Widow of PC John Marshall
Article by Richard Kirton 27 January 2012
John started his working life as a trainee carpenter and after a short while he joined the Royal Air Force and was trained in Canada. He was sent to Rochford Aerodrome where he met his future wife Kay. During World War II, having previously trained on Spitfires, he served as a Fighter Pilot flying rocket-firing Typhoons.
The rocket-firing Typhoon fighter played a pivotal role in the Allies' success in the air and on the ground in World War II, from the Normandy beach-head to the Battle of the Bulge and the final struggle for Germany.
Courtesy Brooks Aviation Art
He supported the American lead campaign in the ‘Battle of the Bulge’ and on one occasion he was forced down through bad weather and had to bail out by parachute. On Christmas day in 1944, John was shot down but managed to bail out by parachute yet again. Luckily he came down behind American lines and was in time to be treated to a Christmas Day dinner. John had built up in excess of 1000 flying hours by the time he was de-mobbed in 1945. He became a member of the ‘Caterpillar Club’, an informal association of people who had saved their lives having successfully used a parachute to bail out of a disabled aircraft.
Journal after WW2
1946 - After the war, John was adamant that he did not wish to return to his old carpentry and joinery trade. He applied to Southend Borough Police but did not qualify because he was ½ inch too short, the minimum height being 5ft 10 inches. He then applied for the Metropolitan Police whose minimum height requirement was only 5ft 8 inches.
1947 - Joined the Metropolitan Police and trained at Hendon. At the end of John’s training, Kay was living at Rochford and there were no police houses available. After about a year John transferred to Essex Police and was posted to Brentwood in Essex. They were housed in an old mansion which was used as police quarters. The mansion was called ‘La Plata’ (Spanish for ‘The Silver House’) which had approximately 40 bedrooms. It was empty at the time and quite a lonely, daunting place to live.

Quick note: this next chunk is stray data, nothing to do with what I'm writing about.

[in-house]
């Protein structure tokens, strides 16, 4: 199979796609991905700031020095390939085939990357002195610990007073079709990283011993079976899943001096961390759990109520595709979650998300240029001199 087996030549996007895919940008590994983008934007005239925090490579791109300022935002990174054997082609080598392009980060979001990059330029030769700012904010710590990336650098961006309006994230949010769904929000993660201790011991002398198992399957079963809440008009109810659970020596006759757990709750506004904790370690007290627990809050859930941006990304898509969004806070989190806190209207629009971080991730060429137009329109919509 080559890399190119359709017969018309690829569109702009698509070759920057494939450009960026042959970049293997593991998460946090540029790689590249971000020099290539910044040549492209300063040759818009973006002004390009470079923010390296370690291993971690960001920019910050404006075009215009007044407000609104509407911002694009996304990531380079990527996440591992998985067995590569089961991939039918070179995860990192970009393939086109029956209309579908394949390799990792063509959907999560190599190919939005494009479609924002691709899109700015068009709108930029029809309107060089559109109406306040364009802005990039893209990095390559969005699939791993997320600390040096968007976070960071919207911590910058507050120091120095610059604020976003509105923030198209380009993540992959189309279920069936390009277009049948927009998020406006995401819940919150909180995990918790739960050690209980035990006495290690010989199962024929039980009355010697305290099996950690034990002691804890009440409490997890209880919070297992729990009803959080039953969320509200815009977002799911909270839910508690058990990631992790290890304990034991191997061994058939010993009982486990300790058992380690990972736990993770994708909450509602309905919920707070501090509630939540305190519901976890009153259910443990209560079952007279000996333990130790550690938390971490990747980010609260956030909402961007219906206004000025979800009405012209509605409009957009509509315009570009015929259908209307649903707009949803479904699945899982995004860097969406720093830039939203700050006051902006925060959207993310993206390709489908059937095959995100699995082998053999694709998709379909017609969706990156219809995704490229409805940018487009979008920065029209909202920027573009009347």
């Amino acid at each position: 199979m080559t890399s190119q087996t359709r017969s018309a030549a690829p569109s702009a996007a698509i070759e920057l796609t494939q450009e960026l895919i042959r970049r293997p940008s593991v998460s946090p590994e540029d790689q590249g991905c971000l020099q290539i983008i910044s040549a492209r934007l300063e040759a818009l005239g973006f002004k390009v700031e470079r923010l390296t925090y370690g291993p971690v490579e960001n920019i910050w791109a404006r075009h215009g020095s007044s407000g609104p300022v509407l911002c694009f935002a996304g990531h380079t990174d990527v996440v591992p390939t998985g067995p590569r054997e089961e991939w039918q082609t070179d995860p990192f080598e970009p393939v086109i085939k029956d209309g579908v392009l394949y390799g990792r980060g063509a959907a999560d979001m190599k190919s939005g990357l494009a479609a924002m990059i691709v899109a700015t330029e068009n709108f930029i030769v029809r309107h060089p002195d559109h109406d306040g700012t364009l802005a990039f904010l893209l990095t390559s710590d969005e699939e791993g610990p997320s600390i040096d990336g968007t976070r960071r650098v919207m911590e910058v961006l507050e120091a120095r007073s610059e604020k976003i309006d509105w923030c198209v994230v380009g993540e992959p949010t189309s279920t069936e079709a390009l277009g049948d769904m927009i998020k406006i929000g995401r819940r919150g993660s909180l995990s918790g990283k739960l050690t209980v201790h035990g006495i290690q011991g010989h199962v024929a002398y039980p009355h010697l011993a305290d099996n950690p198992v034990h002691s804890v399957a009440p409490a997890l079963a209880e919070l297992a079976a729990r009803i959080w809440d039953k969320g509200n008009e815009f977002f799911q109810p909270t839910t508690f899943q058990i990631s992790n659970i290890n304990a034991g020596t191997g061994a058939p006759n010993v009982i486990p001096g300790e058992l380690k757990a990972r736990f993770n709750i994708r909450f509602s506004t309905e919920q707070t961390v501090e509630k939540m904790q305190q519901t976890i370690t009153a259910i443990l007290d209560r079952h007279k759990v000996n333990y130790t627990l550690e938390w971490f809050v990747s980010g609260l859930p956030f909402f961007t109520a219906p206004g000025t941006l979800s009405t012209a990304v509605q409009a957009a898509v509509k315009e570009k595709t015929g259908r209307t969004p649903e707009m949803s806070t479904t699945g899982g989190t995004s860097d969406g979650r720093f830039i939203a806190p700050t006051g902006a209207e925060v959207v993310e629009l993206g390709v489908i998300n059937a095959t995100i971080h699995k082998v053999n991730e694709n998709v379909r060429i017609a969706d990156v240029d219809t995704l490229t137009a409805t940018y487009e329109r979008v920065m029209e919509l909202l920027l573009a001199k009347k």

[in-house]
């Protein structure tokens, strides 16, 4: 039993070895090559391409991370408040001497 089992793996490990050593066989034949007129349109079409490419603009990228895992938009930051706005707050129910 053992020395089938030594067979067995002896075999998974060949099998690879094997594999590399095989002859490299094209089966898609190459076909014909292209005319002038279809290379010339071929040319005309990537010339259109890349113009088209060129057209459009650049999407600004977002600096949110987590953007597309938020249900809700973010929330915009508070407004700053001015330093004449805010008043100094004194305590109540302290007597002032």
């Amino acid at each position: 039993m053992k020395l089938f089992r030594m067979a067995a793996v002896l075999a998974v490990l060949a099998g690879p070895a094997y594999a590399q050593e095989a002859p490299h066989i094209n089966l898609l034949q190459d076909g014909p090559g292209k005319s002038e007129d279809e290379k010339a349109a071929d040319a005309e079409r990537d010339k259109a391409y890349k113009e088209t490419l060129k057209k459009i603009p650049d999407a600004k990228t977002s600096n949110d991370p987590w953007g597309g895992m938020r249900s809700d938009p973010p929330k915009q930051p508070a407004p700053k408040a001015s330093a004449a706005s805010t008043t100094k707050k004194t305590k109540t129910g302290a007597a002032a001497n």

1949 – John did not enjoy working at Brentwood and did not get on at all with the Superintendent. The situation got so bad that John was transferred out to the remotest of locations in Great Wakering. Unbeknown to the Superintendent this suited them down to the ground since Kay came from Rochford.
1951 – John & Kay moved into a brand new semi-detached police house, 290 High Street, Great Wakering. Next door at Number 288 lived PC Ken Griffiths who had already moved in and had been the policeman for Great Wakering for several years whilst living in Little Wakering at the time. His only form of transport in Great Wakering was his bicycle. At the time, the level of pay as a serving police officer was so low that John started to do casual carpentry jobs in the village to supplement his income, despite this being frowned upon by the police authority.
1955 – John enjoyed his job in the police at Great Wakering but could just not afford to stay so he decided to resign and get back into the carpentry trade. On leaving the force they had to give up their brand new home so they rented an old house in Little Wakering Road. Giving up their nice new home saddened Kay but she realised that there was no option; the house came with the job. Initially John found it was quite a struggle to get enough work to earn a decent wage but eventually some lucrative work started to pick up at Coryton. Several years later, John was able to start his own business initially building exhibition stands for Olympia. Kay had opened a small shop in Little Wakering Road to supplement the household income but by 1980 business had declined. They eventually bought a house in Southend and Kay took on more permanent employment including working as a clerk/typist for the Southend Courts for five years.
Photo: John posing with two willing stooge prisoners
1984 - John died suddenly of a brain haemorrhage.
1985 - A year after John’s death some Belgians excavated the area where John was shot down and came across his plane. Kay was fortunate to get to see parts of the wreckage and to this day she exchanges Christmas cards with one of the Belgians involved in the excavation.
The Floods of 1953 –John Marshall and Ken Griffiths both went over to Foulness Island in rowing boats to help get people off the island since it was so badly flooded. Kay and Ken’s wife Vera manned the telephones at the Police Station. Kay remembers distinctly a local farmer ringing through in distress to say that their cattle were drowning and dying.
The Police station occasionally housed stray and injured animals and clearly remembers somebody bringing in a ‘Barn Owl’. Night-time had arrived and they were still waiting for the RSPCA to call but they happened to open the door and the owl flew away.
Kay remembers John’s colleague, Ken Griffiths who one night was coasting along on his bike and he could sense something white over his shoulder. He looked around and saw a white owl flying alongside and close to him for quite some distance.